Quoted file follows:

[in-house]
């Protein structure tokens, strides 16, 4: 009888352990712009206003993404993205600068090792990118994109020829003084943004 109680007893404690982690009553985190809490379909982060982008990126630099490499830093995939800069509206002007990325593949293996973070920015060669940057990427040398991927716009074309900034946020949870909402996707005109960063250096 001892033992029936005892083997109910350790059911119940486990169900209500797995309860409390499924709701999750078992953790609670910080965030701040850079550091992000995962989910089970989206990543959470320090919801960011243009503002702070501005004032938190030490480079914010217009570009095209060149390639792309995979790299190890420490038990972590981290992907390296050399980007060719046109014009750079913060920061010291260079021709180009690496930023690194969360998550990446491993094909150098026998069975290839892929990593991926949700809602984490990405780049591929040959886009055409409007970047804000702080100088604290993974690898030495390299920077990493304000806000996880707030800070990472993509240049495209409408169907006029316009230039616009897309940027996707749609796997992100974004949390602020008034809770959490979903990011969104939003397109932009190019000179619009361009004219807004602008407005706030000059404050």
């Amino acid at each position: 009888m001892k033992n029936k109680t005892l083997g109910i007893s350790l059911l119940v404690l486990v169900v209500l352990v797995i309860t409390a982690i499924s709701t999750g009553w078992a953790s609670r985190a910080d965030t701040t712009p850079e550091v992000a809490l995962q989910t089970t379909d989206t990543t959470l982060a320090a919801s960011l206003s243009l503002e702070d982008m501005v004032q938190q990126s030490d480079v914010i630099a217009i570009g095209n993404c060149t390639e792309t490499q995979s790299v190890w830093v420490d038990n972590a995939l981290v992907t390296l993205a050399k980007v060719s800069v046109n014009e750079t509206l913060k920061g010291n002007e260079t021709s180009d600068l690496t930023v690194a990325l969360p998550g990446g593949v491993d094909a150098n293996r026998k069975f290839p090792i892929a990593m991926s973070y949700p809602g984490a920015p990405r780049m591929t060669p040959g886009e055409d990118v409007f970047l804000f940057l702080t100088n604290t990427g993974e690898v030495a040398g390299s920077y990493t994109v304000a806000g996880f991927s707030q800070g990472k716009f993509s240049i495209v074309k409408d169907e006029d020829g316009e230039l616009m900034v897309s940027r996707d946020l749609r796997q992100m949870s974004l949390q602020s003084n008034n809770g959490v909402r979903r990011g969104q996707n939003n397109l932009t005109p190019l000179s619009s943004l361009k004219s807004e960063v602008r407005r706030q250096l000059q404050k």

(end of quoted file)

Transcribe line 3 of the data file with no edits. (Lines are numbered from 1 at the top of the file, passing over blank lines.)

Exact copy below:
């Amino acid at each position: 009888m001892k033992n029936k109680t005892l083997g109910i007893s350790l059911l119940v404690l486990v169900v209500l352990v797995i309860t409390a982690i499924s709701t999750g009553w078992a953790s609670r985190a910080d965030t701040t712009p850079e550091v992000a809490l995962q989910t089970t379909d989206t990543t959470l982060a320090a919801s960011l206003s243009l503002e702070d982008m501005v004032q938190q990126s030490d480079v914010i630099a217009i570009g095209n993404c060149t390639e792309t490499q995979s790299v190890w830093v420490d038990n972590a995939l981290v992907t390296l993205a050399k980007v060719s800069v046109n014009e750079t509206l913060k920061g010291n002007e260079t021709s180009d600068l690496t930023v690194a990325l969360p998550g990446g593949v491993d094909a150098n293996r026998k069975f290839p090792i892929a990593m991926s973070y949700p809602g984490a920015p990405r780049m591929t060669p040959g886009e055409d990118v409007f970047l804000f940057l702080t100088n604290t990427g993974e690898v030495a040398g390299s920077y990493t994109v304000a806000g996880f991927s707030q800070g990472k716009f993509s240049i495209v074309k409408d169907e006029d020829g316009e230039l616009m900034v897309s940027r996707d946020l749609r796997q992100m949870s974004l949390q602020s003084n008034n809770g959490v909402r979903r990011g969104q996707n939003n397109l932009t005109p190019l000179s619009s943004l361009k004219s807004e960063v602008r407005r706030q250096l000059q404050k």